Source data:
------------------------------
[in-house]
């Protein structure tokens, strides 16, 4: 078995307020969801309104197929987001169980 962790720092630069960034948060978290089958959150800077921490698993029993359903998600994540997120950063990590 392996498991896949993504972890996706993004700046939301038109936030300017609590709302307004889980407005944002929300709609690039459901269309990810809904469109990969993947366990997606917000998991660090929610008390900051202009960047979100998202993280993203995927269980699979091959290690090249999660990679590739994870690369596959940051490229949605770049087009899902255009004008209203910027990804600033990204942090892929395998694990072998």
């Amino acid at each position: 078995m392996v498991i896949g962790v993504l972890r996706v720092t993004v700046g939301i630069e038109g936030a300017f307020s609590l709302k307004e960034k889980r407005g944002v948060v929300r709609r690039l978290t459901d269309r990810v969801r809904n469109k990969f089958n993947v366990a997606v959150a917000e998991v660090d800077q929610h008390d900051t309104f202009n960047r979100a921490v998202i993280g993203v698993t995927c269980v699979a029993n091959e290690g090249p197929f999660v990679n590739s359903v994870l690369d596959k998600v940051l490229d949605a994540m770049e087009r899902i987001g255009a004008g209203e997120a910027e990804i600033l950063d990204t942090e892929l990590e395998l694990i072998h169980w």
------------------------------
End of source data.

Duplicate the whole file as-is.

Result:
[in-house]
């Protein structure tokens, strides 16, 4: 078995307020969801309104197929987001169980 962790720092630069960034948060978290089958959150800077921490698993029993359903998600994540997120950063990590 392996498991896949993504972890996706993004700046939301038109936030300017609590709302307004889980407005944002929300709609690039459901269309990810809904469109990969993947366990997606917000998991660090929610008390900051202009960047979100998202993280993203995927269980699979091959290690090249999660990679590739994870690369596959940051490229949605770049087009899902255009004008209203910027990804600033990204942090892929395998694990072998």
């Amino acid at each position: 078995m392996v498991i896949g962790v993504l972890r996706v720092t993004v700046g939301i630069e038109g936030a300017f307020s609590l709302k307004e960034k889980r407005g944002v948060v929300r709609r690039l978290t459901d269309r990810v969801r809904n469109k990969f089958n993947v366990a997606v959150a917000e998991v660090d800077q929610h008390d900051t309104f202009n960047r979100a921490v998202i993280g993203v698993t995927c269980v699979a029993n091959e290690g090249p197929f999660v990679n590739s359903v994870l690369d596959k998600v940051l490229d949605a994540m770049e087009r899902i987001g255009a004008g209203e997120a910027e990804i600033l950063d990204t942090e892929l990590e395998l694990i072998h169980w």